The work determined the influence of aluminium in the amount from about 1% to about 7% on the graphite precipitates in cast iron with relatively high silicon content (3.4% to 3.90%) and low manganese content (about 0.1%). The cast iron was spheroidized with cerium mixture and graphitized with ferrosilicon. The performed treatment resulted in occurring of compact graphite precipitates, mainly nodular and vermicular, of various size. The following parameters were determined: the area percentage occupied by graphite, perimeters of graphite precipitates per unit area, and the number of graphite precipitates per unit area. The examinations were performed by means of computer image analyser, taking into account four classes of shape factor. It was found that as the aluminium content in cast iron increases from about 1.1% to about 3.4%, the number of graphite precipitates rises from about 700 to about 1000 per square mm. For higher Al content (4.2% to 6.8%) this number falls within the range of 1300 – 1500 precipitates/mm2 . The degree of cast iron spheroidization increases with an increase in aluminium content within the examined range, though when Al content exceeds about 2.8%, the area occupied by graphite decreases. The average size of graphite precipitates is equal to 11-15 μm in cast iron containing aluminium in the quantity from about 1.1% to about 3.4%, and for higher Al content it decreases to about 6 μm.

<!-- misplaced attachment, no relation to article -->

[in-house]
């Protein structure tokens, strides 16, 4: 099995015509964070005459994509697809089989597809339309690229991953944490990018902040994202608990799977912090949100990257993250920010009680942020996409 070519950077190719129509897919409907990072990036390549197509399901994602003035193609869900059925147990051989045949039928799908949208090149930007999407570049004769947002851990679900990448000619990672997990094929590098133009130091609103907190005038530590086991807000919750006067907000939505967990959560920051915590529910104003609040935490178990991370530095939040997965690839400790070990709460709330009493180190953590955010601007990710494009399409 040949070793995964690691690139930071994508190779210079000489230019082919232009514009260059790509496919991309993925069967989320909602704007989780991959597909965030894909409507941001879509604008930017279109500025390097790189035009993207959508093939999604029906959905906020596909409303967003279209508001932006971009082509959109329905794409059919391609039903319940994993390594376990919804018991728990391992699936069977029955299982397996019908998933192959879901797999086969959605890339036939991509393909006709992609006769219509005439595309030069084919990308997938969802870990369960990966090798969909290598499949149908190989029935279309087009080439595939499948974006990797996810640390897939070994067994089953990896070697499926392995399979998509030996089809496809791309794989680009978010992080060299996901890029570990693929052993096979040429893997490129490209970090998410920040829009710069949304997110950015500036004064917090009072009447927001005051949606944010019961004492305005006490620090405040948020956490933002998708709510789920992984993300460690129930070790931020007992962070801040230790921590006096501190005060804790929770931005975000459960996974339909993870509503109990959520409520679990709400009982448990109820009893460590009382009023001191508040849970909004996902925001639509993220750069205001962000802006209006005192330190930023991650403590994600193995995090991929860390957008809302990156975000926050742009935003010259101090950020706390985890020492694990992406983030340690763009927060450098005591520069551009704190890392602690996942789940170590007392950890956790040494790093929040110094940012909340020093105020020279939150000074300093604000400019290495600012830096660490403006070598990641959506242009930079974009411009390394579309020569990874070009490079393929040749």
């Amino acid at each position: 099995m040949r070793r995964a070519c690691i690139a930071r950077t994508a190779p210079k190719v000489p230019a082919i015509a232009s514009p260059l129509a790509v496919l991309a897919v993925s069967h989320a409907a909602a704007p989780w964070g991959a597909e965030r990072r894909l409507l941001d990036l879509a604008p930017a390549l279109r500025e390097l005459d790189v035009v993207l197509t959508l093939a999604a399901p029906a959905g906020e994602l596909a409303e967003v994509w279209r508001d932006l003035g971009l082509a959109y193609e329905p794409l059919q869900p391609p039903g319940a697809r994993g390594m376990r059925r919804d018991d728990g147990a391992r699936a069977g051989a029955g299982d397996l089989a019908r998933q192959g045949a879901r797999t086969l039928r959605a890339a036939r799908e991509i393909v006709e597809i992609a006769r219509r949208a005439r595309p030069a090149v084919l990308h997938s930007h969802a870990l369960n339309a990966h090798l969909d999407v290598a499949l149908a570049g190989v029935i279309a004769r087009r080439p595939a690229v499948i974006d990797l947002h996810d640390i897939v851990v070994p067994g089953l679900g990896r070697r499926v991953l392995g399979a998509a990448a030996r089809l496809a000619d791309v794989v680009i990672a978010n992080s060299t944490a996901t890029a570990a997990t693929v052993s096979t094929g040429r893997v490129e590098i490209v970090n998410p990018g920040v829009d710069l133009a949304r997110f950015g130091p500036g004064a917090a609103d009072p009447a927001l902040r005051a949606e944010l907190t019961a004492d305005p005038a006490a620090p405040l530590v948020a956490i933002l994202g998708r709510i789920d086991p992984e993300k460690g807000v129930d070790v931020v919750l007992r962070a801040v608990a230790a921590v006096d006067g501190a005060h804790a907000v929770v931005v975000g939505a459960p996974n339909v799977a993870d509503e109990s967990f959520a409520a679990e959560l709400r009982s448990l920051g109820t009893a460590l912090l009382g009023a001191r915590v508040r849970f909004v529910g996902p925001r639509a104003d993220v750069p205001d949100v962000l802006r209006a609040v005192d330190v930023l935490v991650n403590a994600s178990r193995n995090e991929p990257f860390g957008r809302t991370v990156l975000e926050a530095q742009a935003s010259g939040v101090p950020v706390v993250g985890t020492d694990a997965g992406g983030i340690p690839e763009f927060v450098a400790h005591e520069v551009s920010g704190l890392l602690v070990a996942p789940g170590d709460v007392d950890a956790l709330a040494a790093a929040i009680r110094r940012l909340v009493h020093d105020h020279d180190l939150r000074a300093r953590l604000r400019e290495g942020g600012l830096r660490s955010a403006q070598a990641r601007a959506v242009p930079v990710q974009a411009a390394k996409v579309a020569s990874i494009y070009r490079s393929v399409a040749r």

The influence of aluminium added in amounts of about 1.6%, 2.1%, or 2.8% on the effectiveness of cast iron spheroidization with magnesium was determined. The cast iron was melted and treated with FeSiMg7 master alloy under industrial conditions. The metallographic examinations were performed for the separately cast rods of 20 mm diameter. They included the assessment of the shape of graphite precipitates and of the matrix structure. The results allowed to state that the despheroidizing influence of aluminium (introduced in the above mentioned quantities) is the stronger, the higher is the aluminium content in the alloy. The results of examinations carried out by means of a computer image analyser enabled the quantitative assessment of the considered aluminium addition influence. It was found that the despheroidizing influence of aluminium (up to about 2.8%) yields the crystallization of either the deformed nodular graphite precipitates or vermicular graphite precipitates. None of the examined specimens, however, contained the flake graphite precipitates. The results of examinations confirmed the already known opinion that aluminium widens the range of ferrite crystallization.